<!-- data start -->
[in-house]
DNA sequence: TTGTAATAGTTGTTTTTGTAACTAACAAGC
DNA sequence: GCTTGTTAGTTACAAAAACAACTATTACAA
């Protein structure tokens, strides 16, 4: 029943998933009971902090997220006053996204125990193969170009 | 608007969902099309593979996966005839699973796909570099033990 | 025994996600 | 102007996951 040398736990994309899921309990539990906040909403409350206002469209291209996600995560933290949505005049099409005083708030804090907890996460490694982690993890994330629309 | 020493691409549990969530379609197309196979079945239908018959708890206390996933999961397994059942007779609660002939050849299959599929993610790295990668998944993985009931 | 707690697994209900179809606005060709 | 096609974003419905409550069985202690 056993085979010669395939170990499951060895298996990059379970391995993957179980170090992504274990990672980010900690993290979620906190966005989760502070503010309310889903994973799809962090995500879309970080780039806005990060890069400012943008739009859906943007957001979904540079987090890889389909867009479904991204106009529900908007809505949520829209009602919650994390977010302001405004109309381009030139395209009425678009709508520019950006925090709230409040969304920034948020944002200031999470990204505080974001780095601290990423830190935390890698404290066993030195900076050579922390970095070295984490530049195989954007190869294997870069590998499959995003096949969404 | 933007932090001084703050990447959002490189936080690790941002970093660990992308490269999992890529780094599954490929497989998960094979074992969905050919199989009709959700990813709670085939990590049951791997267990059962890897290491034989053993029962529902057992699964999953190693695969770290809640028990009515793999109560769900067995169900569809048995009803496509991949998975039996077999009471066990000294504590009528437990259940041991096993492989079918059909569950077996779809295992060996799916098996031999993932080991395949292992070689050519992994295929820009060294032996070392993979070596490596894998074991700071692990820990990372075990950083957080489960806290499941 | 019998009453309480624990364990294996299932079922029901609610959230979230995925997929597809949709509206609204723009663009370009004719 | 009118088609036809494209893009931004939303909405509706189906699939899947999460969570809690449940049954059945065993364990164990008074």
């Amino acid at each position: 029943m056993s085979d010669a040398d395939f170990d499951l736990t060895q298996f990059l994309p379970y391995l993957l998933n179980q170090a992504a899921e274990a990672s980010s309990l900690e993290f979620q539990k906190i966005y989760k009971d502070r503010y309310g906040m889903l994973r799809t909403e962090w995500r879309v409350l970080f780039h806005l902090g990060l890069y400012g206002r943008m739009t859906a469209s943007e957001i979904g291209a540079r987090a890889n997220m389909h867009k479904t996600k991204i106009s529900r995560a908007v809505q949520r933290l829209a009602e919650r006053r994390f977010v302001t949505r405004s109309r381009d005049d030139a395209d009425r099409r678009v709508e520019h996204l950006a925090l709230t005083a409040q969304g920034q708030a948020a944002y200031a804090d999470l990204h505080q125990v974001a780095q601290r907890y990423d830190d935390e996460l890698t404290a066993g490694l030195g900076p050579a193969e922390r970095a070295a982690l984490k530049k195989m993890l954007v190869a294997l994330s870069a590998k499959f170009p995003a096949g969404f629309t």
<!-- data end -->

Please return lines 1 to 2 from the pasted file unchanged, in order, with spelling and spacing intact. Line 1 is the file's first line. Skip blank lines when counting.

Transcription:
[in-house]
DNA sequence: TTGTAATAGTTGTTTTTGTAACTAACAAGC